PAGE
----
A lack of space is often cited as the reason for the effective segregation of Cayman Islands public schools. However, according to government data, no non-Caymanian child was turned away from public school this past year due to overcrowding.
Instead, it appears that relatively few non-Caymanian students are applying to gain admission into the public school system — far less than the (limited) number of available seats.
After students with Caymanian status and students who are dependents of Caymanians are registered in public schools, the government permits non-Caymanians to apply for entry as long as space is available.
An earlier analysis by the Cayman Current of public school enrolment showed that, while some schools are near their maximum capacity, in Grand Cayman schools there are more than 1,100 total available spaces (with most of that at the primary level).
For the 2020/2021 academic year, the government received public school applications from 183 non-Caymanian students. About two-thirds of those were approved, with 119 non-Caymanian students entering public schools.
The Department of Education Services cited 5 reasons for denying applications, including ‘duplicate application’, the child not being listed as a dependent on their parents’ immigration documents, ‘not eligible for the programme’, ‘not on island’ and ‘awaiting clearance by WORC’.
No non-Caymanian students were turned away from the public school system this past year due to a lack of space.
The Cayman Current obtained information on non-Caymanian students’ applications, approvals and denials by submitting an open records request to the Department of Education Services. The Current asked for this information for the past 5 years, but the department said the statistics were only available for 2020/2021.
Broken out by Year group, the government received applications from Reception to Year 12 (which isn’t offered in public schools). Perhaps unsurprisingly, the largest group of applications were from students entering Year 1, accounting for about one-third of applications and approvals.
There are about 5,000 students attending public schools in Cayman. Of those students, about 90% are Caymanian, a figure that has held steady since at least 2014.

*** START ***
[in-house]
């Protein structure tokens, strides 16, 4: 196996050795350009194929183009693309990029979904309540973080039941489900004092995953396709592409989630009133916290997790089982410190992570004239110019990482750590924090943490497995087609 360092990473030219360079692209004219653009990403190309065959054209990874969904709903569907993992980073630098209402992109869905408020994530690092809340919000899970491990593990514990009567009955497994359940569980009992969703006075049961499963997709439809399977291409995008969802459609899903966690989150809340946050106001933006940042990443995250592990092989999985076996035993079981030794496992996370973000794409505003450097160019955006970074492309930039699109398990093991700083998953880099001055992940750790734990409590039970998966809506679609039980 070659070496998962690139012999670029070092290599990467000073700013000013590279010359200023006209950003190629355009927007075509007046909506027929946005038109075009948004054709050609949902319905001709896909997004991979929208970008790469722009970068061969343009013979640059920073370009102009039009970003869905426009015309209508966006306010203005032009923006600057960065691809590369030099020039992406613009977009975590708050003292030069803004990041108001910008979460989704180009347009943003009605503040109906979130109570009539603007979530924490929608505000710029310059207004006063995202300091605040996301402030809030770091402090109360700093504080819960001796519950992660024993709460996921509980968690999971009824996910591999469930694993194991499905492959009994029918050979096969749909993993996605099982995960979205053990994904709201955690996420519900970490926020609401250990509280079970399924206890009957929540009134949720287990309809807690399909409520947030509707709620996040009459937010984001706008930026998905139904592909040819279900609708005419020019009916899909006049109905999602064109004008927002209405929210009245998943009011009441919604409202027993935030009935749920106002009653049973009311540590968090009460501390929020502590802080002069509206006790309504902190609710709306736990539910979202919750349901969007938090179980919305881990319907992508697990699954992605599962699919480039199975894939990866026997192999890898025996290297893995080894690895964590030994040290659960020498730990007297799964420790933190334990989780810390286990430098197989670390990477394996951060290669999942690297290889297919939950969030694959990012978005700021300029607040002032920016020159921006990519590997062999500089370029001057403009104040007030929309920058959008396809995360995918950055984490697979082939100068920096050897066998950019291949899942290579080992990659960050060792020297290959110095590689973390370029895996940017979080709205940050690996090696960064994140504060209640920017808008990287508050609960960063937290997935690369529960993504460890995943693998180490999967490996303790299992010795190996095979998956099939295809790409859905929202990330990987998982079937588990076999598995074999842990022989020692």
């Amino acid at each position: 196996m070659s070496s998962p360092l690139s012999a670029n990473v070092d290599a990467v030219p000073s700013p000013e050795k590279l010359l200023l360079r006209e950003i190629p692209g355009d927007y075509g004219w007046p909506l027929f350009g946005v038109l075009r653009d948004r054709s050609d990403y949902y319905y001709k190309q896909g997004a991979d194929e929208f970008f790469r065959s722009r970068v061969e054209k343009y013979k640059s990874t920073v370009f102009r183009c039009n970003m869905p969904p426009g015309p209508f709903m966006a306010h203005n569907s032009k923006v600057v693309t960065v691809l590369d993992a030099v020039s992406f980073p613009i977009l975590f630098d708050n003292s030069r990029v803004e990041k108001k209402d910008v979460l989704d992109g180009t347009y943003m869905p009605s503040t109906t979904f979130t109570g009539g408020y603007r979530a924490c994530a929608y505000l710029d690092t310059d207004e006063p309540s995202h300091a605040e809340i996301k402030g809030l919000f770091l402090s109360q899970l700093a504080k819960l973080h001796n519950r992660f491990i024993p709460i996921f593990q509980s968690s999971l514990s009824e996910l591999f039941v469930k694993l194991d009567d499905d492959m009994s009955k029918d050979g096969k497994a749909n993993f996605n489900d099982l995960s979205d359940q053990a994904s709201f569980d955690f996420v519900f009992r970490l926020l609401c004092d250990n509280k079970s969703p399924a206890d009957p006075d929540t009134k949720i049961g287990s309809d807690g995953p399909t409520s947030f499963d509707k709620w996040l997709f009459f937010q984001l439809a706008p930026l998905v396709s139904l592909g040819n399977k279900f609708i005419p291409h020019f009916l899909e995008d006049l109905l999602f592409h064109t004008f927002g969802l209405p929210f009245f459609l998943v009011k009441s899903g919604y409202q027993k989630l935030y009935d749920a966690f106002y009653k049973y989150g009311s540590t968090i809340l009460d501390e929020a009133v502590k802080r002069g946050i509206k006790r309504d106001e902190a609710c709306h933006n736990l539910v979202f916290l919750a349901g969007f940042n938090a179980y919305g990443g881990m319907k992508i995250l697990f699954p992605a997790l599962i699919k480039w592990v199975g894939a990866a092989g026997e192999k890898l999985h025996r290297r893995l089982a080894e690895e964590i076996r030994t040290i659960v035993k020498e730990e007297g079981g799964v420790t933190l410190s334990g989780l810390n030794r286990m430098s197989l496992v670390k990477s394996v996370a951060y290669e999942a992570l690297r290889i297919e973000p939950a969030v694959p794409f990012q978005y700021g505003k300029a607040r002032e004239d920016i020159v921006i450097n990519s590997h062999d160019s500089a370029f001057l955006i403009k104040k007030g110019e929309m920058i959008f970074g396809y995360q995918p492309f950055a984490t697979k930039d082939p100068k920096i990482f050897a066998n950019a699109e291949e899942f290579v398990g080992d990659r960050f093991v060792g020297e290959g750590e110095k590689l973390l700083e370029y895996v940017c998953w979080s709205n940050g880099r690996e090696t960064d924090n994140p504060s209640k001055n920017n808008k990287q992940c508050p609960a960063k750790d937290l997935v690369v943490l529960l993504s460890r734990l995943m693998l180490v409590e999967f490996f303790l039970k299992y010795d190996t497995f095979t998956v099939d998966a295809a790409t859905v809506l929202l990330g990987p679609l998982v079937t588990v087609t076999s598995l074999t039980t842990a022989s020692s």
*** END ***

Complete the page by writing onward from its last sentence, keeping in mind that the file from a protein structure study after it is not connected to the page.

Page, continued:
The government prioritises admission into public schools according to 5 categories:
- Dependants of Cayamanians
- Dependants of civil servants
- Dependants of permanent residents
- Other — Children approved by WORC
Students in categories 3-5 are not guaranteed entry into government schools, but their applications are considered after categories 1 and 2 are admitted.
According to the department statistics, about 70% of applications were approved for both civil servants’ and permanent residents’ children.
For the WORC category, the approval rate was 38%.
Of the 119 non-Caymanians admitted into public schools, about 42% were children of civil servants, 49% were children of permanent residents and 9% were approved by WORC.
This group of non-Caymanian students makes up about 2% of total public school enrolment. Adding in the denied applications, the non-Caymanian students who applied would make up about 4% of total public school enrolment.
About 4,400 students attend private schools, including about 2,200 non-Caymanians.
The idea of desegregating Cayman’s public schools was a major issue during the 2021 campaign. More than a dozen candidates said that public schools should be integrated immediately. Others said a lack of space in public schools was a major hurdle to those efforts.
One candidate, Rolston Anglin of West Bay North (who ultimately lost his bid against incumbent Bernie Bush) said that even if public schools were opened to non-Caymanians, there’s no guarantee their parents would choose to send them there.
“Education is a commodity. Parents are going to choose where to buy the education commodity that they feel is best for their children. It’s that simple and that’s the way life should be,” Anglin said.